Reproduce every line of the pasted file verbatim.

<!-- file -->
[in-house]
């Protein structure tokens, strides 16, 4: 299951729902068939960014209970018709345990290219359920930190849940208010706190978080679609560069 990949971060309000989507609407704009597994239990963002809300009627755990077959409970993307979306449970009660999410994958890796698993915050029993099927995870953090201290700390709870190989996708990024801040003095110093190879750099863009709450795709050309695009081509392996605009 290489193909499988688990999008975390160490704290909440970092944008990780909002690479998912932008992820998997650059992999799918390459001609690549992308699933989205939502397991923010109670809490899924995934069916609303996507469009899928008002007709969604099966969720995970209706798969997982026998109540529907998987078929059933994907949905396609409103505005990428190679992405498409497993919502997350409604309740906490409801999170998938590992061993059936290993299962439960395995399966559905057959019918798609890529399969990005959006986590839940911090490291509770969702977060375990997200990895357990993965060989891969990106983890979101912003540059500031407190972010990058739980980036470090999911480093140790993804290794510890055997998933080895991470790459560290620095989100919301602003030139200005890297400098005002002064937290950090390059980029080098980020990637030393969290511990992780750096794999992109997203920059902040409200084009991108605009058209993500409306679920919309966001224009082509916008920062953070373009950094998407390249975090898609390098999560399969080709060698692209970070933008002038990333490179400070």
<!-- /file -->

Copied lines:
[in-house]
């Protein structure tokens, strides 16, 4: 299951729902068939960014209970018709345990290219359920930190849940208010706190978080679609560069 990949971060309000989507609407704009597994239990963002809300009627755990077959409970993307979306449970009660999410994958890796698993915050029993099927995870953090201290700390709870190989996708990024801040003095110093190879750099863009709450795709050309695009081509392996605009 290489193909499988688990999008975390160490704290909440970092944008990780909002690479998912932008992820998997650059992999799918390459001609690549992308699933989205939502397991923010109670809490899924995934069916609303996507469009899928008002007709969604099966969720995970209706798969997982026998109540529907998987078929059933994907949905396609409103505005990428190679992405498409497993919502997350409604309740906490409801999170998938590992061993059936290993299962439960395995399966559905057959019918798609890529399969990005959006986590839940911090490291509770969702977060375990997200990895357990993965060989891969990106983890979101912003540059500031407190972010990058739980980036470090999911480093140790993804290794510890055997998933080895991470790459560290620095989100919301602003030139200005890297400098005002002064937290950090390059980029080098980020990637030393969290511990992780750096794999992109997203920059902040409200084009991108605009058209993500409306679920919309966001224009082509916008920062953070373009950094998407390249975090898609390098999560399969080709060698692209970070933008002038990333490179400070």